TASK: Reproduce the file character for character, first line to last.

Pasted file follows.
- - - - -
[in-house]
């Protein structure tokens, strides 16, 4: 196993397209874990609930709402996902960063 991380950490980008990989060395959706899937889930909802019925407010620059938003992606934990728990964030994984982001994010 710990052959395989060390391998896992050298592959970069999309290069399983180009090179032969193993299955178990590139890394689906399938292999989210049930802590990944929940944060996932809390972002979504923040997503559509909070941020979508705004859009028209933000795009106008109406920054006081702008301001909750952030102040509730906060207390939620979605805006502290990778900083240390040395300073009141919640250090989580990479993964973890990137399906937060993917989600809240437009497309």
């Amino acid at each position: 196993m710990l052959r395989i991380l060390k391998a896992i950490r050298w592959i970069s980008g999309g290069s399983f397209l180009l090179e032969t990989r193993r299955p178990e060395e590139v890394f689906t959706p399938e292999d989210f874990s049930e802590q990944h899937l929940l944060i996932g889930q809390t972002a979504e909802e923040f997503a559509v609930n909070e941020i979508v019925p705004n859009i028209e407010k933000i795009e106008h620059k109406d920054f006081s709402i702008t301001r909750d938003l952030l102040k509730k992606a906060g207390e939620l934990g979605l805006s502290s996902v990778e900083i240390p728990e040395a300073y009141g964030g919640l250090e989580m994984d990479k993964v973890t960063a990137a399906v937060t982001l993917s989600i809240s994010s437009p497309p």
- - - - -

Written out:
[in-house]
């Protein structure tokens, strides 16, 4: 196993397209874990609930709402996902960063 991380950490980008990989060395959706899937889930909802019925407010620059938003992606934990728990964030994984982001994010 710990052959395989060390391998896992050298592959970069999309290069399983180009090179032969193993299955178990590139890394689906399938292999989210049930802590990944929940944060996932809390972002979504923040997503559509909070941020979508705004859009028209933000795009106008109406920054006081702008301001909750952030102040509730906060207390939620979605805006502290990778900083240390040395300073009141919640250090989580990479993964973890990137399906937060993917989600809240437009497309």
């Amino acid at each position: 196993m710990l052959r395989i991380l060390k391998a896992i950490r050298w592959i970069s980008g999309g290069s399983f397209l180009l090179e032969t990989r193993r299955p178990e060395e590139v890394f689906t959706p399938e292999d989210f874990s049930e802590q990944h899937l929940l944060i996932g889930q809390t972002a979504e909802e923040f997503a559509v609930n909070e941020i979508v019925p705004n859009i028209e407010k933000i795009e106008h620059k109406d920054f006081s709402i702008t301001r909750d938003l952030l102040k509730k992606a906060g207390e939620l934990g979605l805006s502290s996902v990778e900083i240390p728990e040395a300073y009141g964030g919640l250090e989580m994984d990479k993964v973890t960063a990137a399906v937060t982001l993917s989600i809240s994010s437009p497309p």